The very next time we saw her, she wore exactly the same haircut. But this only made the physical changes in her appearance all the more noticeable. The very next time we saw her, it was clear that Emma Watson had grown older. It was to be expected of course. It was nearly four years on since she had begun principal photography on the original Harry Potter. And yet, with Emma and the rest of the primary cast visibly grown older, the spell was broken. Harry and Ron and Hermione hadn’t grown older this noticeably in the books. Why would the stars in the movie?
But behind that was the strange, unflinching resilience, perhaps the first such resilience we encountered on the big screen since 9/11. Emma Watson grown older under the the same haircut was just that secret password we needed. An aging child star was perhaps the surest sign that, no matter how monstrous the handful of months earlier had been, there could be a ‘normal’ to get back to. It would be a new kind of normal sure, but things could be ordinary again.
“9/11 happened to us,” This American Life producer Ira Glass reminds us, “But the intervening decade is what we built for ourselves.” And at least one thing we built is the steady familiarity of Emma Watson (and costars Daniel Radcliffe and Rupert Grint) appearing almost every year of the last decade on multiplex screens. Each year grown older, each year with the same haircut.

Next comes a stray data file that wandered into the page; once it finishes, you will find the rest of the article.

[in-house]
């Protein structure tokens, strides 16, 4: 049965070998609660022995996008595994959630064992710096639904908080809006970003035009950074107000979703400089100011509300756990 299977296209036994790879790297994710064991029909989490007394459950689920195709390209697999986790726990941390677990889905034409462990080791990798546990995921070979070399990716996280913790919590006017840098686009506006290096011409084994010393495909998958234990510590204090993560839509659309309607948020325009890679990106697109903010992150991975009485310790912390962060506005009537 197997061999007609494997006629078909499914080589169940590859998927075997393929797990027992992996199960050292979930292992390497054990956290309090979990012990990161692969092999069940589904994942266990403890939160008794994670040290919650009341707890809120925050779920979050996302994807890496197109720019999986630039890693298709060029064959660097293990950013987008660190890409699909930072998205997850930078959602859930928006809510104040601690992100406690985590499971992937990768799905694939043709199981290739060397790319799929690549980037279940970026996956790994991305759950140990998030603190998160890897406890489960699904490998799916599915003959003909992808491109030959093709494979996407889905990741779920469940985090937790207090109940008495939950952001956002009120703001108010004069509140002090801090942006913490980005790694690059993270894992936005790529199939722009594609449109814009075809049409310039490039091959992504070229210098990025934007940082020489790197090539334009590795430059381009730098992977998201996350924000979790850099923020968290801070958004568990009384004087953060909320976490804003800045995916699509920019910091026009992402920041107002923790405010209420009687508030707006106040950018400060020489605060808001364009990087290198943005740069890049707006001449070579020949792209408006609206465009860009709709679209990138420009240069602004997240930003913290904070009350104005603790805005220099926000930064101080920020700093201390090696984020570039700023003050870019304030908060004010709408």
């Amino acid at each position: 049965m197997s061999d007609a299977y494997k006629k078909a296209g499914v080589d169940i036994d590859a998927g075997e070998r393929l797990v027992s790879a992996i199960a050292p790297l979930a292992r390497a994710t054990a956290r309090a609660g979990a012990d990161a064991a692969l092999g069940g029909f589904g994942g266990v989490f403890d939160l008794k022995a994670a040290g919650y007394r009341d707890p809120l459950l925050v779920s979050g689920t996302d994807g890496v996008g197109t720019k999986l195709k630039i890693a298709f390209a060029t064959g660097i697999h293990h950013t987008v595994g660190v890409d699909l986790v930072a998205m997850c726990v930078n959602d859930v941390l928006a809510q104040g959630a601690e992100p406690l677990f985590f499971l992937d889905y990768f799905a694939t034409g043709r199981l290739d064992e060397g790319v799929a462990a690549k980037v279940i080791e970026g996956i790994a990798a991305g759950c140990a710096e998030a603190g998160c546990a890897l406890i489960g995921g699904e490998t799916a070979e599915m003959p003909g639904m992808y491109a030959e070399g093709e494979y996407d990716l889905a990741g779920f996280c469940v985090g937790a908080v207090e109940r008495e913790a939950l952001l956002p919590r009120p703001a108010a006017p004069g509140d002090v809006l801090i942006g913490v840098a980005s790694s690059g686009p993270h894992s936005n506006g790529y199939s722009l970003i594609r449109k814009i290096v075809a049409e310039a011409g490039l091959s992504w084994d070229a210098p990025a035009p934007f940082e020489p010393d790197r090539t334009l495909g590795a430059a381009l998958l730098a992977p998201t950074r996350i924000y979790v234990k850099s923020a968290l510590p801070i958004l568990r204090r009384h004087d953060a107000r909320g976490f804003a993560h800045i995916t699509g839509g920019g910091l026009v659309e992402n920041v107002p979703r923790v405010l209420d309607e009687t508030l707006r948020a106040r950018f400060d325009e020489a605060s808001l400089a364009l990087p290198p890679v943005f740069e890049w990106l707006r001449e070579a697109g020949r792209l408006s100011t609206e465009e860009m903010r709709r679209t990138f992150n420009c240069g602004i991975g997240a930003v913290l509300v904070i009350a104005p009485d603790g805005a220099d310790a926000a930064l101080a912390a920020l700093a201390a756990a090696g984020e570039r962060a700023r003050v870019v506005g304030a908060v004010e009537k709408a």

Something to come home to.
So, would it take an event even more momentous than 9/11 to recast Emma Watson in the popular imagination? Not so much. All it really took was leaving Brown to enter the fashion industry as a designer. In less than a year following the release of the final Harry Potter, Emma embraced a new pixie haircut as she embraced her new role.
Contrary to every expectation, it was the unthinkably horrific that kept the popular image of Emma Watson unchanged, and the new normal that radically changed her. Is this the mythology Scott Snyder is tapping when longtime Swamp Thing cast member Abigail Arcane returns to the pages of the comicbook, this time with a pixie cut of her own? Abby is tougher, harsher, less likely to cuddle and coddle, more aware of the role the Swamp Thing must play.
In a surprise move for the New 52 (but not for a writer as focused on company history as Snyder is), Snyder harkens back to the Swamp Thing days of old. Abby is the same Abby of the Moore-run, he romance with the Swamp Creature seems to be in tact in this New 52 version of Swamp Thing-lore. And yet, her love was for a different Swamp Thing, the earlier incarnation of the Creature. And now in Terminator 2, Linda Hamilton-esque style, Abby is back, meaner and tougher than before. Beauty-turned-thoughie. And she’s also playing out the John Constantine role from the Moore-run, alerting the Alec Holland Swamp Thing to his impending destiny of needing to confront the Black Rot, the psychic antithesis to The Green that empowers Holland.